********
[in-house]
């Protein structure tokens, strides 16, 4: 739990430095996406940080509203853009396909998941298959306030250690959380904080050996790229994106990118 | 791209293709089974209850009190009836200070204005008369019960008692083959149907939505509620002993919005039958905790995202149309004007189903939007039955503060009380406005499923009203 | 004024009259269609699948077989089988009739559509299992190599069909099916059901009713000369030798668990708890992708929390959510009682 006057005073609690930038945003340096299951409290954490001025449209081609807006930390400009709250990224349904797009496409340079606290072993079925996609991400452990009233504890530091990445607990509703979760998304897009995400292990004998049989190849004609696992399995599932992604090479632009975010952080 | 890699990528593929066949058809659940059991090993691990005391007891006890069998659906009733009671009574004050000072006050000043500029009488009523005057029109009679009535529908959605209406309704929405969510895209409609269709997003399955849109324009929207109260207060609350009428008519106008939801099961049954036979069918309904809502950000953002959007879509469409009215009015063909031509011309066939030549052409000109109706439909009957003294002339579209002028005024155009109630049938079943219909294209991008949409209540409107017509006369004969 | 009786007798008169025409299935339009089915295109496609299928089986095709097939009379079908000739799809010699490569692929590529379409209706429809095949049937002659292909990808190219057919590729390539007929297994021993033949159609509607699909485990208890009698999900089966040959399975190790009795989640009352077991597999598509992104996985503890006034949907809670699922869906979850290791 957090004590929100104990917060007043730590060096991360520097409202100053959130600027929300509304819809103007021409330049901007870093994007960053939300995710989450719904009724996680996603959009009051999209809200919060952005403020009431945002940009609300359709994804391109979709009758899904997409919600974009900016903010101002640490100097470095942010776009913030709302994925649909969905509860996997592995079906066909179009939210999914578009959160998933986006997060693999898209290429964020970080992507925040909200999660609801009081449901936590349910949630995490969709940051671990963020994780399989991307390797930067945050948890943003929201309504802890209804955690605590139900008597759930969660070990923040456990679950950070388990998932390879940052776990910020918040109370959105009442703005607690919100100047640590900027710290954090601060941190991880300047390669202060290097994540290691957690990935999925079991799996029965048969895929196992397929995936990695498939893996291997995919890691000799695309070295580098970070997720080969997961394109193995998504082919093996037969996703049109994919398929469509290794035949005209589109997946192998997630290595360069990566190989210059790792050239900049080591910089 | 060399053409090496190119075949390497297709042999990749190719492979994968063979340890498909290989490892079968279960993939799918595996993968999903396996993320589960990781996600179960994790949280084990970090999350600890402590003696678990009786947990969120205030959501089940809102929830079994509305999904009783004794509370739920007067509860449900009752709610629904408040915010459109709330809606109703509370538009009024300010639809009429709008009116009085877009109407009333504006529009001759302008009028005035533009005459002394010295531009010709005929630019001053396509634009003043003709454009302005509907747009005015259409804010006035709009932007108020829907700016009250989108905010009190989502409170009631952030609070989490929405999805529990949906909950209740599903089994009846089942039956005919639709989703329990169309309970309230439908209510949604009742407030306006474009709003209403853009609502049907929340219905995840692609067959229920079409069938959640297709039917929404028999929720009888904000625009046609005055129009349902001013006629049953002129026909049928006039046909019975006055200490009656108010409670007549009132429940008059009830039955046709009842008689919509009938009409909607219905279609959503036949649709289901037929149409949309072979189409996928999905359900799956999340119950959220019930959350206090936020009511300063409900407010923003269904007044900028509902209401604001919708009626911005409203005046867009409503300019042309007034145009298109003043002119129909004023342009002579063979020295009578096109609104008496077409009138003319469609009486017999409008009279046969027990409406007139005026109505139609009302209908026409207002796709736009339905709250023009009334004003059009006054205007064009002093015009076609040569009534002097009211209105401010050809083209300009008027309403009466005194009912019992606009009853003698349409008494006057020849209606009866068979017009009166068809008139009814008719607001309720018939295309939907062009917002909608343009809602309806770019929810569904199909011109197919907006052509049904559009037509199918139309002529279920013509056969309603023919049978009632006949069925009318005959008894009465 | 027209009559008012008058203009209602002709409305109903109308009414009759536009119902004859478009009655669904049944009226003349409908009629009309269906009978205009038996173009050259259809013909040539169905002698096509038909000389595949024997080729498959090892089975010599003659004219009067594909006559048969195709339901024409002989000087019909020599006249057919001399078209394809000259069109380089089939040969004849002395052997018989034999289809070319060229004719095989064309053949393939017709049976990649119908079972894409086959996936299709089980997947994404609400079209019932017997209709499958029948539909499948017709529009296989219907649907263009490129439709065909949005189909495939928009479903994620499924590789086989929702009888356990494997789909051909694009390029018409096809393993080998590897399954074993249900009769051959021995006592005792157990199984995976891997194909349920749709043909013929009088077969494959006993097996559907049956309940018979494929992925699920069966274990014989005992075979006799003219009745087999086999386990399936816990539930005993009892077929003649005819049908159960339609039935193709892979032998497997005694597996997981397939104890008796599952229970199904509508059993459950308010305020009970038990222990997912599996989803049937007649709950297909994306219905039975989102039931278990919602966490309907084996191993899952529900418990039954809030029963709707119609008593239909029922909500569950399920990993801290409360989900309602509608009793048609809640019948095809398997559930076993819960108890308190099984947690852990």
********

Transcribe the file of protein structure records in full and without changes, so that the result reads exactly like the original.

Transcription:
[in-house]
């Protein structure tokens, strides 16, 4: 739990430095996406940080509203853009396909998941298959306030250690959380904080050996790229994106990118 | 791209293709089974209850009190009836200070204005008369019960008692083959149907939505509620002993919005039958905790995202149309004007189903939007039955503060009380406005499923009203 | 004024009259269609699948077989089988009739559509299992190599069909099916059901009713000369030798668990708890992708929390959510009682 006057005073609690930038945003340096299951409290954490001025449209081609807006930390400009709250990224349904797009496409340079606290072993079925996609991400452990009233504890530091990445607990509703979760998304897009995400292990004998049989190849004609696992399995599932992604090479632009975010952080 | 890699990528593929066949058809659940059991090993691990005391007891006890069998659906009733009671009574004050000072006050000043500029009488009523005057029109009679009535529908959605209406309704929405969510895209409609269709997003399955849109324009929207109260207060609350009428008519106008939801099961049954036979069918309904809502950000953002959007879509469409009215009015063909031509011309066939030549052409000109109706439909009957003294002339579209002028005024155009109630049938079943219909294209991008949409209540409107017509006369004969 | 009786007798008169025409299935339009089915295109496609299928089986095709097939009379079908000739799809010699490569692929590529379409209706429809095949049937002659292909990808190219057919590729390539007929297994021993033949159609509607699909485990208890009698999900089966040959399975190790009795989640009352077991597999598509992104996985503890006034949907809670699922869906979850290791 957090004590929100104990917060007043730590060096991360520097409202100053959130600027929300509304819809103007021409330049901007870093994007960053939300995710989450719904009724996680996603959009009051999209809200919060952005403020009431945002940009609300359709994804391109979709009758899904997409919600974009900016903010101002640490100097470095942010776009913030709302994925649909969905509860996997592995079906066909179009939210999914578009959160998933986006997060693999898209290429964020970080992507925040909200999660609801009081449901936590349910949630995490969709940051671990963020994780399989991307390797930067945050948890943003929201309504802890209804955690605590139900008597759930969660070990923040456990679950950070388990998932390879940052776990910020918040109370959105009442703005607690919100100047640590900027710290954090601060941190991880300047390669202060290097994540290691957690990935999925079991799996029965048969895929196992397929995936990695498939893996291997995919890691000799695309070295580098970070997720080969997961394109193995998504082919093996037969996703049109994919398929469509290794035949005209589109997946192998997630290595360069990566190989210059790792050239900049080591910089 | 060399053409090496190119075949390497297709042999990749190719492979994968063979340890498909290989490892079968279960993939799918595996993968999903396996993320589960990781996600179960994790949280084990970090999350600890402590003696678990009786947990969120205030959501089940809102929830079994509305999904009783004794509370739920007067509860449900009752709610629904408040915010459109709330809606109703509370538009009024300010639809009429709008009116009085877009109407009333504006529009001759302008009028005035533009005459002394010295531009010709005929630019001053396509634009003043003709454009302005509907747009005015259409804010006035709009932007108020829907700016009250989108905010009190989502409170009631952030609070989490929405999805529990949906909950209740599903089994009846089942039956005919639709989703329990169309309970309230439908209510949604009742407030306006474009709003209403853009609502049907929340219905995840692609067959229920079409069938959640297709039917929404028999929720009888904000625009046609005055129009349902001013006629049953002129026909049928006039046909019975006055200490009656108010409670007549009132429940008059009830039955046709009842008689919509009938009409909607219905279609959503036949649709289901037929149409949309072979189409996928999905359900799956999340119950959220019930959350206090936020009511300063409900407010923003269904007044900028509902209401604001919708009626911005409203005046867009409503300019042309007034145009298109003043002119129909004023342009002579063979020295009578096109609104008496077409009138003319469609009486017999409008009279046969027990409406007139005026109505139609009302209908026409207002796709736009339905709250023009009334004003059009006054205007064009002093015009076609040569009534002097009211209105401010050809083209300009008027309403009466005194009912019992606009009853003698349409008494006057020849209606009866068979017009009166068809008139009814008719607001309720018939295309939907062009917002909608343009809602309806770019929810569904199909011109197919907006052509049904559009037509199918139309002529279920013509056969309603023919049978009632006949069925009318005959008894009465 | 027209009559008012008058203009209602002709409305109903109308009414009759536009119902004859478009009655669904049944009226003349409908009629009309269906009978205009038996173009050259259809013909040539169905002698096509038909000389595949024997080729498959090892089975010599003659004219009067594909006559048969195709339901024409002989000087019909020599006249057919001399078209394809000259069109380089089939040969004849002395052997018989034999289809070319060229004719095989064309053949393939017709049976990649119908079972894409086959996936299709089980997947994404609400079209019932017997209709499958029948539909499948017709529009296989219907649907263009490129439709065909949005189909495939928009479903994620499924590789086989929702009888356990494997789909051909694009390029018409096809393993080998590897399954074993249900009769051959021995006592005792157990199984995976891997194909349920749709043909013929009088077969494959006993097996559907049956309940018979494929992925699920069966274990014989005992075979006799003219009745087999086999386990399936816990539930005993009892077929003649005819049908159960339609039935193709892979032998497997005694597996997981397939104890008796599952229970199904509508059993459950308010305020009970038990222990997912599996989803049937007649709950297909994306219905039975989102039931278990919602966490309907084996191993899952529900418990039954809030029963709707119609008593239909029922909500569950399920990993801290409360989900309602509608009793048609809640019948095809398997559930076993819960108890308190099984947690852990």